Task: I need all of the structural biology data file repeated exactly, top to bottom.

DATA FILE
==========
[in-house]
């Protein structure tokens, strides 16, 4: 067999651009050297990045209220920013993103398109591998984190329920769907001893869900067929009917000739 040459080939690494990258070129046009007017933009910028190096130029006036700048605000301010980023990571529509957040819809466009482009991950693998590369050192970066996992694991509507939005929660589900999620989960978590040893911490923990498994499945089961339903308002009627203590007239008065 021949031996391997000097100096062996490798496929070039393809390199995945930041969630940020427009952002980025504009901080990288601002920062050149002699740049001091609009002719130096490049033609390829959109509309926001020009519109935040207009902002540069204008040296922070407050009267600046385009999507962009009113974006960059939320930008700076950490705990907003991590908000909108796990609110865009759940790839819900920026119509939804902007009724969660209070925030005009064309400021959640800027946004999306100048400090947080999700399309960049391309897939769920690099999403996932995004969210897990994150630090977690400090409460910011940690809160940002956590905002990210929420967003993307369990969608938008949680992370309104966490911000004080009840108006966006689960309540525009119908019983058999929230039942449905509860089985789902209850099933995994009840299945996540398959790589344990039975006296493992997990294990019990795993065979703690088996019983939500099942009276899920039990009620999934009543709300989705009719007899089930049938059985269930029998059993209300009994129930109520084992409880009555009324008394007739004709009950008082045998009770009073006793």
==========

[in-house]
């Protein structure tokens, strides 16, 4: 067999651009050297990045209220920013993103398109591998984190329920769907001893869900067929009917000739 040459080939690494990258070129046009007017933009910028190096130029006036700048605000301010980023990571529509957040819809466009482009991950693998590369050192970066996992694991509507939005929660589900999620989960978590040893911490923990498994499945089961339903308002009627203590007239008065 021949031996391997000097100096062996490798496929070039393809390199995945930041969630940020427009952002980025504009901080990288601002920062050149002699740049001091609009002719130096490049033609390829959109509309926001020009519109935040207009902002540069204008040296922070407050009267600046385009999507962009009113974006960059939320930008700076950490705990907003991590908000909108796990609110865009759940790839819900920026119509939804902007009724969660209070925030005009064309400021959640800027946004999306100048400090947080999700399309960049391309897939769920690099999403996932995004969210897990994150630090977690400090409460910011940690809160940002956590905002990210929420967003993307369990969608938008949680992370309104966490911000004080009840108006966006689960309540525009119908019983058999929230039942449905509860089985789902209850099933995994009840299945996540398959790589344990039975006296493992997990294990019990795993065979703690088996019983939500099942009276899920039990009620999934009543709300989705009719007899089930049938059985269930029998059993209300009994129930109520084992409880009555009324008394007739004709009950008082045998009770009073006793």